Monday, August 29, 2011

Destiny and the Desegregation Storm


Effanbee's School Picture Day Libbie

From grades first through eleventh, I attended schools in a segregated independent public school system.  Before mandated desegregation occurred in my eleventh school year, by way of busing mostly African American students from their neighborhood schools to white schools, my educators had all been African American.  My fellow classmates were, too.  Most of whom (teachers and classmates) were dedicated, focused on teaching and learning.  I excelled in all areas except higher levels of mathematics.  I paired myself up with those who did excel in math to gain a bit of their knowledge in order to pass math with at least a B average. 

My teachers gave me a sense they actually cared about my academic achievement, but I knew I cared more.  I also knew I would have to deal with my mother's wrath had I not been a high achiever. 

There were one or two teachers who became frustrated with the occasional unfocused or disruptive student. This led them to make such arrogant statements as, "I've got mine [education]. You have to get yours." It was in these classes that I worked harder.

Claudia by Gotz for FAO Schwarz
School Day Ginny by Vogue

Leroy (I should rename him) and his sister, Leneda.

Decades after I graduated with honors, school uniforms become a requirement in the local school system.  The only uniforms I wore were those dreadful white gym suits in PE and my band uniform from seventh through tenth grade. 
Fatou by Annette Himstedt wears a cotton school dress.

Carin by Tonner and big Calista by MGA are both redressed.

My primary grade school attire, selected by my mother, was always dark cotton dresses in solid or plaids for the fall and pastel colors during the spring.  Cable knit knee-high socks in a variety of colors with penny loafers or saddle oxfords covered my feet.  By grade seven, I chose my own clothes and by grade nine, I "needed" at least 10 different outfits or 10 different ways to wear my "new" school clothes to ensure that an outfit would not be repeated within a two-week school period. 


Philip Heath's Aaron looks like an avid reader, eager to learn.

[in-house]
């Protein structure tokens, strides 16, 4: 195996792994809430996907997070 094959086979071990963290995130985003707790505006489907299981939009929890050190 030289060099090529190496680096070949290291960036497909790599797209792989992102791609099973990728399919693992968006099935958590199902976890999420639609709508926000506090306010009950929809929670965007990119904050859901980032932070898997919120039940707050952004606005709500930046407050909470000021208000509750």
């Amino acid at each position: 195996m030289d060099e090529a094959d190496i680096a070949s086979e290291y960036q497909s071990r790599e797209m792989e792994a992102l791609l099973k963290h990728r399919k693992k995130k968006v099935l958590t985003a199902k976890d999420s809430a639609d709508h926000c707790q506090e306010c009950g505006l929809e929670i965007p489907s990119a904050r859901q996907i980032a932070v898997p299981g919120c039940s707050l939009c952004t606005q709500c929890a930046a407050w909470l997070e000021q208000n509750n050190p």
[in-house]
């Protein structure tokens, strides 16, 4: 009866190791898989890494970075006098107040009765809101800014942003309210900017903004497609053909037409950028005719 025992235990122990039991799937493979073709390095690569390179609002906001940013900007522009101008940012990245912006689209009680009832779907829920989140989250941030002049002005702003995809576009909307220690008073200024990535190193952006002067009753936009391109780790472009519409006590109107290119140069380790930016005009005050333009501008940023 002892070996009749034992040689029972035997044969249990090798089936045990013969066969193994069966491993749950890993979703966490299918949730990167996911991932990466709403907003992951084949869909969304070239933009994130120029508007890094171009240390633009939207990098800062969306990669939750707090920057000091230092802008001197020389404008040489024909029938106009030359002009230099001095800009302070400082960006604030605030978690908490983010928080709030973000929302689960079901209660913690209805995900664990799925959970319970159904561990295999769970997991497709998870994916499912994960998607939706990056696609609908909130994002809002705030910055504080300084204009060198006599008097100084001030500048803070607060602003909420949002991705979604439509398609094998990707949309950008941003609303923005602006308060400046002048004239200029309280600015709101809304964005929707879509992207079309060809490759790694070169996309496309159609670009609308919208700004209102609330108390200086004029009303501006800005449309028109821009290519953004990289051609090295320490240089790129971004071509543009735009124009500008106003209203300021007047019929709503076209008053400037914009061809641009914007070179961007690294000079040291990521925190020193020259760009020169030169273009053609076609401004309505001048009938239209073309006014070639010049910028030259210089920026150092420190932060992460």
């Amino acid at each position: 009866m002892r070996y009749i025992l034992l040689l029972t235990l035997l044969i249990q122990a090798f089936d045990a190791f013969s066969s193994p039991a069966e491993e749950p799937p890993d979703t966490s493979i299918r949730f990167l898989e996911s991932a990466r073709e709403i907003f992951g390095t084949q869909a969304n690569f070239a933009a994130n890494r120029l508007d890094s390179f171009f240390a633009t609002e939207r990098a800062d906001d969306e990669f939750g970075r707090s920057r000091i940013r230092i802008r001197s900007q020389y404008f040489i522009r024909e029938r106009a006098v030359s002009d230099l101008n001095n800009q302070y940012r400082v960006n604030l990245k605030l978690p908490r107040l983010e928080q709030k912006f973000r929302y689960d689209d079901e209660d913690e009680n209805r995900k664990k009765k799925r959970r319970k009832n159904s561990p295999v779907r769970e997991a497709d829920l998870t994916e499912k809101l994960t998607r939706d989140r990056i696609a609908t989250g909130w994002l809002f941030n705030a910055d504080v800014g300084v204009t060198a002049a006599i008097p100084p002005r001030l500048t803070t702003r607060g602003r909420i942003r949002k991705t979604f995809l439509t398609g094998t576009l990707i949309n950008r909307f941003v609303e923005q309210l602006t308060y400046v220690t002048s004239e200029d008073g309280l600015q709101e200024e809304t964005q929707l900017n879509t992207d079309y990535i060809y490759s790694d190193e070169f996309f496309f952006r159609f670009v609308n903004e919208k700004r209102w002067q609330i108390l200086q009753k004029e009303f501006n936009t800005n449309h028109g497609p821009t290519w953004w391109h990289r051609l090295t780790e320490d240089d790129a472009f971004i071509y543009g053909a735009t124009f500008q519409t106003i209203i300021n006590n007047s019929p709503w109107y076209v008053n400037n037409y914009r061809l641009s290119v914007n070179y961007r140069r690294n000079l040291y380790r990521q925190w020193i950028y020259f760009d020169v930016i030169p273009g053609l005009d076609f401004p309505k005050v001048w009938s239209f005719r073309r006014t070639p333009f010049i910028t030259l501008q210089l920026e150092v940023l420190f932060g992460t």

Little Calista and Only Hearts Club Briana Joy fashionably dressed.  (Briana Joy wears Calista's original fashion.)

The school dress code prohibited girls from wearing pants until my freshman or sophomore year.  After repeated requests by students and as many denials, pants were finally permitted after a one-day student protest.  I was one of the protestors.  We all decided to wear pants on the same day, knowing the principal could not expel everyone.  It worked. 

Sometimes "you've got to fight the powers that be."

Hearts 4 Hearts Girls Rahel wears her new School Time Play Set, which comes with a soccer ball, her composition notebook, note pad, and pencils.  (I was prepared to replace the outfit's orange flip-flips with penny loafers, but after seeing the flip-flips on her, I decided against restricting Rahel's shoe choice.)

During my sophomore year, I submitted an application to attend the first school in the United States to offer a magnet curriculum.  Applicants could apply for full- or part-time status to study specialized courses.  I opted for part-time attendance and was accepted.  I would attend my home school in the mornings to take my core classes and ride a school bus to the magnet school to study business courses in the afternoons.   

Before the end of my sophomore year, I learned the 12-year school I had attended since the fourth grade (my home school) would only offer first through seventh grade classes beginning with the next school term.  I was given a choice to choose one of three different high schools as my home school in addition to attending the magnet school part-time.  None of these optional home schools were in my neighborhood.  With either school, I would be forced to ride a school bus to and from it.  Two of the optional schools were in white neighborhoods, the third was in a predominantly black neighborhood, quite a distance from where I lived.